Policies and Standards
Policies and Standards
Policies and standards will have a crucial impact on the applicability of dynamic and circular building design. Lessons learned through the BAMB pilot projects and other topic areas has shed light on how policies, standards and public authorities can act as barriers or opportunities.
For example, experience from BAMB pilots has shown how current policies may not be suitable to support a circular building sector. Difficulties have been faced when applying for building permits as current rules are not reflective of circular ambitions for reversibility and quick adaptations, and the rigidity of building codes have made it challenging for some suppliers to develop innovative leasing models for their products.
Further regarding circular business model development, to determine innovation needs, the BAMB partners have analyzed the value network and how different roles interact. Policies, legislation and standards influence value creation. Governments and regulators can be influencing forces in all phases of a building’s lifecycle. In addition, public authorities have been identified as having a key role as early adopters and pathways to normalizing the use of circular tools like the Materials Passports, Reversible Building Design and Circular Building Assessment tools developed within the BAMB project.
Thanks to these insights and lessons learned so far, the BAMB partners are convinced more than ever of the necessity to tackle policies and standards in order to better facilitate the shift towards a circular economy. By early 2019, we aim to draft suggestions for future policies and standards to respond to existing barriers identified, reinforce existing legislation, and tackle areas not yet regulated.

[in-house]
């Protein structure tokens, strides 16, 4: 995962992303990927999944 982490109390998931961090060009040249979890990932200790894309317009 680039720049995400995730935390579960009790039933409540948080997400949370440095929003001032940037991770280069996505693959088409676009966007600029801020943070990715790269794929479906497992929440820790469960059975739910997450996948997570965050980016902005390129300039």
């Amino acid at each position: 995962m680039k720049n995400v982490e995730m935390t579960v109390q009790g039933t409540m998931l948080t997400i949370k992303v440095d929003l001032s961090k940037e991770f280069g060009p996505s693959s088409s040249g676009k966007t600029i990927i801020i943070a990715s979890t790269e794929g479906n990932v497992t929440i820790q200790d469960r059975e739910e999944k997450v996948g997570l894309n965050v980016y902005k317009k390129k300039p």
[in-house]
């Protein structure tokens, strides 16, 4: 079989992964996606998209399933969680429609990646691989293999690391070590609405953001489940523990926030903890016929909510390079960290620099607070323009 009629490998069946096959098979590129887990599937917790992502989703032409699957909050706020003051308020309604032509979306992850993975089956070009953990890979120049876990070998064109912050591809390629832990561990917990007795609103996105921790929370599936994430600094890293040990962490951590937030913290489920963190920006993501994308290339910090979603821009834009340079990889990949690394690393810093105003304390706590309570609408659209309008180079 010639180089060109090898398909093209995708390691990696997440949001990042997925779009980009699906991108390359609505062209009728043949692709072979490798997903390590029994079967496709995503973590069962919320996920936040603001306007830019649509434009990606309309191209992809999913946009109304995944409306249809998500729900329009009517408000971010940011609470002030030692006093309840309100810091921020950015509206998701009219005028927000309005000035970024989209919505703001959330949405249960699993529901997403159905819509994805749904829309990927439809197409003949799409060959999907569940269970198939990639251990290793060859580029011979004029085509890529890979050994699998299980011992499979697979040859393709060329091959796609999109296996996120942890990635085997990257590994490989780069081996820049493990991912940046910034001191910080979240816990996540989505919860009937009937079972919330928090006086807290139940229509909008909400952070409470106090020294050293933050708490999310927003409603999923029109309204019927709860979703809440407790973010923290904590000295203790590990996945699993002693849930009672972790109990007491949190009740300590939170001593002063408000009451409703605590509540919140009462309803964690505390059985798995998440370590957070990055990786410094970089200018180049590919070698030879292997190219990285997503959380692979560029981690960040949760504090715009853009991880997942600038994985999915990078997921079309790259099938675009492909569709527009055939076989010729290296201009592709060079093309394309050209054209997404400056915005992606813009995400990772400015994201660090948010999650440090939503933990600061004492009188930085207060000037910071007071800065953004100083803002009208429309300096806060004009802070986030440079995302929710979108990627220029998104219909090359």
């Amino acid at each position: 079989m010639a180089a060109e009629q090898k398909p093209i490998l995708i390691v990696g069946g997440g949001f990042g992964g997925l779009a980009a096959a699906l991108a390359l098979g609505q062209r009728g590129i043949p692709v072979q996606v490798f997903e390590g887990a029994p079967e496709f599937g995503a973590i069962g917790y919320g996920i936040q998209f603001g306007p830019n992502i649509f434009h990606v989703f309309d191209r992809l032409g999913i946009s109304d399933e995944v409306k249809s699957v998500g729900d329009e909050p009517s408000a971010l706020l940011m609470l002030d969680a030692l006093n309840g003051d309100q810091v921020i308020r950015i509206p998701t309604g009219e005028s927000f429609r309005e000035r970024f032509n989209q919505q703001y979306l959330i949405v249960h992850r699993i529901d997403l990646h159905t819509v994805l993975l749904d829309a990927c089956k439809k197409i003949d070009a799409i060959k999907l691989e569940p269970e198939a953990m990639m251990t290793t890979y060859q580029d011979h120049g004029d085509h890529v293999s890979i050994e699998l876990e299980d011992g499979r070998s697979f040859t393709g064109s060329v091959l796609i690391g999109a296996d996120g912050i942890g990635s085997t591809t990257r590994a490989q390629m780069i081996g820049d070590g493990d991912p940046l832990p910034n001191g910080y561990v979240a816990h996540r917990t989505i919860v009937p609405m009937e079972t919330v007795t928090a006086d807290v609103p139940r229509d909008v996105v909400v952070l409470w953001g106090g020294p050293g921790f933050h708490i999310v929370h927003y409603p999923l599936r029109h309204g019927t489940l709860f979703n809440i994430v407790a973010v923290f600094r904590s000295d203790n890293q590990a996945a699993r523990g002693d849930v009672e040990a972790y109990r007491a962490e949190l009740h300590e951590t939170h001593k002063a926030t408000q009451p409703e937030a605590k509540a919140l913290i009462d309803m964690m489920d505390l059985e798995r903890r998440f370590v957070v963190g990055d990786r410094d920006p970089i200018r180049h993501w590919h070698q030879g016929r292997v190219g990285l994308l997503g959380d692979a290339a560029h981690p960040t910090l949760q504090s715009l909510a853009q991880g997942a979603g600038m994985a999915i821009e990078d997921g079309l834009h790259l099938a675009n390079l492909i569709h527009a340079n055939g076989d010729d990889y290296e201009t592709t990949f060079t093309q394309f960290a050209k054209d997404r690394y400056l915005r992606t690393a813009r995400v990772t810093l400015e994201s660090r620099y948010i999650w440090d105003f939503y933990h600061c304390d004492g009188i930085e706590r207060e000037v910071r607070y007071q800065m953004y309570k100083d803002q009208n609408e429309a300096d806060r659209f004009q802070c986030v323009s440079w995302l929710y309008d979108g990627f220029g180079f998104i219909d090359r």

The first step taken to develop this framework was to analyze policies and legislation in place in a selection of EU countries at local, state, and EU-level. A look at a vast range of topics and types of instruments identified a number of key opportunities and barriers such as policy fragmentation, an energy focus which may unintentionally hinder materials efficiency, and a static vision of buildings being embedded in current legislation. See BAMB report “D1 Synthesis of the state-ofthe-art: Key barriers and opportunities for Materials Passports and Reversible Building Design in the current system” (pdf 4 MB)
The next step was to choose a few policy instruments from within the same geographic scope in order to dig deeper and determine what makes a policy successful for circularity? What makes a policy translate to impact? While ongoing, the anticipated outcome of these mixed method assessments is to be able to identify a selection of key factors contributing to policies’ effectiveness and to apply them more broadly to other circular instruments when drafting our policy suggestions.
Lessons learned through the exploration of best practices worldwide and exchanges with various actors, via governance platforms and the BAMB Special Interest Group on policies and standards, will also serve as inspiration for the development of policy recommendations to better support a circular built environment.
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Who can join? Participation in the Stakeholder Network is open to all stakeholders in the building and construction industry, interested in exchanging ideas and knowledge and discussing the information and data needs necessary to enhance the European knowledge base.